UPDATE from the Editor: On March 16th, two days after this blog article was published, Blue Shield announced that it has decided to cancel the rate increase scheduled for May, and said it would not raise rates again for the rest of the year.
I have a friend, Patty, who worked as a waitress to pay her way through college. She worked hard and studied hard, so when she got sick and couldn’t get better, she just chalked it up to stress. For two years, Patty was chronically ill with mysterious and debilitating symptoms. She knew she should go to the doctor, but she didn’t have health insurance through work, and she couldn’t afford to buy insurance and pay for rent and tuition at the same time. So she never went to the doctor. Eventually, Patty ended up in the hospital, where she was diagnosed with a thyroid problem. Since she had not gotten care for so long she had to immediately have surgery, which left her with $10,000 in medical debt.
Patty is just one of the 8.4 million Californians who lack health insurance. Californians who don’t have job-based insurance are left to purchase coverage on their own in the individual market—a maze of complicated and overwhelming options hawked by giant health insurance corporations that know how to make a profit. The high cost of health coverage drives many people like Patty into the ranks of the uninsured, because they just can’t afford to buy insurance and pay rent at the same time.
Patty didn’t have health insurance. But even if she did, the rate increases proposed by Blue Shield would have priced her right out of the market. A recent report states that Blue Shield is proposing insurance premium increases as high as 86.5 percent for some policy holders and 45,500 customers will see increases over 50 percent. The total includes three rate increases in the last six months, from October, January and now another one pending in May.
Policy holders were already understandably upset over Blue Shield’s proposed 59 percent increases —so why did that figure jump to 86.5 percent? Turns out, when Blue Shield originally said 59 percent, they neglected to include the October increase in the totals—they only included the two from 2011. Oops, sorry!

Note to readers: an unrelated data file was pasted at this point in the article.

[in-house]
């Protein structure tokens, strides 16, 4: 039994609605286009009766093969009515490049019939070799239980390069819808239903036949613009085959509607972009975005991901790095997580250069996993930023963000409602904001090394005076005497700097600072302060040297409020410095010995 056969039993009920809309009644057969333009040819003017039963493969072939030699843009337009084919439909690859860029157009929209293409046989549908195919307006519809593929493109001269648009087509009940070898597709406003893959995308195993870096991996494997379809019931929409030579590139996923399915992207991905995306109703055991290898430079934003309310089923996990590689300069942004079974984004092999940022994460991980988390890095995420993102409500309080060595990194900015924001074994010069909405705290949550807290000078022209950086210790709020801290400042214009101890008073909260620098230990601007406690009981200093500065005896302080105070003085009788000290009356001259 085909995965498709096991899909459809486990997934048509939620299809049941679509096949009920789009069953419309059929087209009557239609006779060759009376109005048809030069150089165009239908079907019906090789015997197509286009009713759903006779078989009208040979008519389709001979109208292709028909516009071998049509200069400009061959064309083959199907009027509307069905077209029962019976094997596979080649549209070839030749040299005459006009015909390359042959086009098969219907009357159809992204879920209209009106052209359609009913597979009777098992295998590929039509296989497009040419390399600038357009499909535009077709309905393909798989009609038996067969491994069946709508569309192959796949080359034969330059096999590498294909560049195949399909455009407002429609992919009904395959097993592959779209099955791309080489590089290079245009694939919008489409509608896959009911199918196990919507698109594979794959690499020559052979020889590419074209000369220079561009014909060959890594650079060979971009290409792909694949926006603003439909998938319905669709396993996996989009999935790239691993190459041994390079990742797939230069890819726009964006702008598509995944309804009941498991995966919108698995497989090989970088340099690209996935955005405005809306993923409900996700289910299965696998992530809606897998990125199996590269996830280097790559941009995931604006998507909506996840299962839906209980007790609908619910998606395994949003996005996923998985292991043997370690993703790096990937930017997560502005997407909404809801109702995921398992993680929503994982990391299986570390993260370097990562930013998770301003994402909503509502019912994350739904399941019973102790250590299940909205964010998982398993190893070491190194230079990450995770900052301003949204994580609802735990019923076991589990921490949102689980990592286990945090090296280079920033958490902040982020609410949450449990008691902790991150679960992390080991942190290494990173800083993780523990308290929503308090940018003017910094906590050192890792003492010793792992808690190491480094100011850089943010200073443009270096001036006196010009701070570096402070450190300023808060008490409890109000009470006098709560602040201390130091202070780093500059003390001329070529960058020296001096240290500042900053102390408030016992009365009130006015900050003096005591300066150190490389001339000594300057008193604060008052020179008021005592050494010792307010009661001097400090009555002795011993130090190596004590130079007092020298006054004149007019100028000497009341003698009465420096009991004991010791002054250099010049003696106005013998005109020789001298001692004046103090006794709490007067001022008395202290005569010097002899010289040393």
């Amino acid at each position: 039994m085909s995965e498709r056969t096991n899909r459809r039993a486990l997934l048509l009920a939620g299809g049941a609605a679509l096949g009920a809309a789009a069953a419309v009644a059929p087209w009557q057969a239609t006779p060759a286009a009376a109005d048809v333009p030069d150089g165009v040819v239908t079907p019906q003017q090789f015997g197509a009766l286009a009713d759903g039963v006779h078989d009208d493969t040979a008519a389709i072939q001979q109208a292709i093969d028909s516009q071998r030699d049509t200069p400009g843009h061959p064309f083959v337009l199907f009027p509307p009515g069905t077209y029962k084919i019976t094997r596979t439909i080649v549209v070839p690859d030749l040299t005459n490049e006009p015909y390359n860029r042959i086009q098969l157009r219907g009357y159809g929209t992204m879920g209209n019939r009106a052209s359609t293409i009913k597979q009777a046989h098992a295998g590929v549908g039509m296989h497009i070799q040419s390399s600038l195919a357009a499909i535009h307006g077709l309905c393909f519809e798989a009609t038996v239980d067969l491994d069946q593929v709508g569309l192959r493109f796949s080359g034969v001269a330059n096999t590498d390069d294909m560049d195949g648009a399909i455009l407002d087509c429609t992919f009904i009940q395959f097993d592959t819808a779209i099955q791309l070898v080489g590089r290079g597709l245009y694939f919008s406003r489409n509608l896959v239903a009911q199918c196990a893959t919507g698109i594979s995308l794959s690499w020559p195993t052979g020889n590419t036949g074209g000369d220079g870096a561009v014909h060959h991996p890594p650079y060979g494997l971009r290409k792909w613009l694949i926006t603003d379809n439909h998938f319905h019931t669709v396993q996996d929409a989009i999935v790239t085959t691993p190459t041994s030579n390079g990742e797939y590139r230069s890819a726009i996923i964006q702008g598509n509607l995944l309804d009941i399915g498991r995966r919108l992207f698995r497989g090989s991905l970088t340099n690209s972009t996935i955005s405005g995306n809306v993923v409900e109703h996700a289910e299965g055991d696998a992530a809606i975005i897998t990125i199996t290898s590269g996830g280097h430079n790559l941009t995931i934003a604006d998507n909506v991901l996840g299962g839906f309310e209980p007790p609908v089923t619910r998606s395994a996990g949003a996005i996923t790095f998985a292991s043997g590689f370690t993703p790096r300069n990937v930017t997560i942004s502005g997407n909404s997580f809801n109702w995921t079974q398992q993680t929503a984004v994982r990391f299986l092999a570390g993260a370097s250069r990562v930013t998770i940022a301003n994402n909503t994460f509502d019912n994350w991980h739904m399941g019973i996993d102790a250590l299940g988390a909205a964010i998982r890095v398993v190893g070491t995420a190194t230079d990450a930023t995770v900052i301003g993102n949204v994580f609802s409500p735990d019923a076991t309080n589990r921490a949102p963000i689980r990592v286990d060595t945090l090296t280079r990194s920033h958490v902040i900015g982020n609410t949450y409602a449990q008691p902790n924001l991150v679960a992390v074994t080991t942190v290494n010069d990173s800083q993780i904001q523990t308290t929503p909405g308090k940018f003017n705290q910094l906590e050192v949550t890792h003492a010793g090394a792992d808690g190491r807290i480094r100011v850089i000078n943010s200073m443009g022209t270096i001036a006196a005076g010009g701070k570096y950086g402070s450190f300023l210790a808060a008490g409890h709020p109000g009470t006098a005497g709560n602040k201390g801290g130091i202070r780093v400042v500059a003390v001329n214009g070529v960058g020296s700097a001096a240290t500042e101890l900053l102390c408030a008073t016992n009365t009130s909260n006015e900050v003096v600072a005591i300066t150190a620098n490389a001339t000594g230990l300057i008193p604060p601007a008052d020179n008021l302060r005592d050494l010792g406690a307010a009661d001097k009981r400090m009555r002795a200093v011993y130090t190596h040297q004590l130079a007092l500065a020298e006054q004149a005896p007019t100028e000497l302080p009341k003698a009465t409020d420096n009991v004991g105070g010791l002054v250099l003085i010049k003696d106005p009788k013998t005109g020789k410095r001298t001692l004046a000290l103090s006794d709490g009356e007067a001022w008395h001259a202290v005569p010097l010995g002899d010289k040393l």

Frustrated policy holders have had an ongoing battle with Blue Shield, and now the Department of Insurance has entered the fray. After Blue Shield filed for a rate increase, Insurance Commissioner Dave Jones asked the insurance giant to postpone the planned March 1st increase so the Department could review the rate filing. First Blue Shield refused outright. Then they complied with the request, but thumbed their nose at the Department and released their own study of the rate increase request. To no one’s surprise, Blue Shield found that their rate increase was “reasonable, not excessive.”
Reasonable? Really? Reasonable for whom? I’m sure Blue Shield thinks its ‘reasonable’ to jack up prices during a recession when millions of Californians have lost their jobs, their homes and their savings. But I doubt that the 200,000 Blue Shield policy holders find the increase ‘reasonable.’ I doubt the people who will no longer be able to afford health care and can’t take their kids to the doctor find it ‘reasonable.’ And I highly doubt that the millions of uninsured like Patty find it ‘reasonable’ that even when they work hard at their jobs every day, they will never be able to afford to buy health insurance.
Blue Shield and the other insurance giants who have recently increased health insurance premiums argue that they have to raise prices to cover their costs. They cite soaring medical costs and state and federal mandates, including the federal health reform, as forcing them to raise prices. Yes, medical costs are soaring. But Blue Shield is not exactly a helpless victim in all of this. Insurers play a pivotal role in driving reforms that will reign in costs and make health care more affordable and accessible. They could actually reign in those costs themselves, if they were driven by more than just their own bottom line.
We can no longer afford to pay the skyrocketing price for health insurance. We can no longer afford to have 8.4 million of our fellow Californians go without doctor visits, check-ups, vaccines and basic care because they can’t afford it.
The new federal health care reform law is a step in the right direction, but there is more than needs to be done in order to rein in outrageous premium increases that are forcing more and more Californians into the ranks of the uninsured.
The first step should be to give state health insurance regulators the power to actually regulate the rates health insurers charge. Right now, when Blue Shield files for a rate increase, regulators can make sure that their numbers check out and meet some minimal standards, but they cannot actually stop an insurer from raising rates. Assemblymember Feuer is moving a bill to change that. AB 52 (Feuer) would give the Insurance Commissioner the power to approve rate increases before they go into effect—and to make sure increases are actually reasonable— for people, not just profits.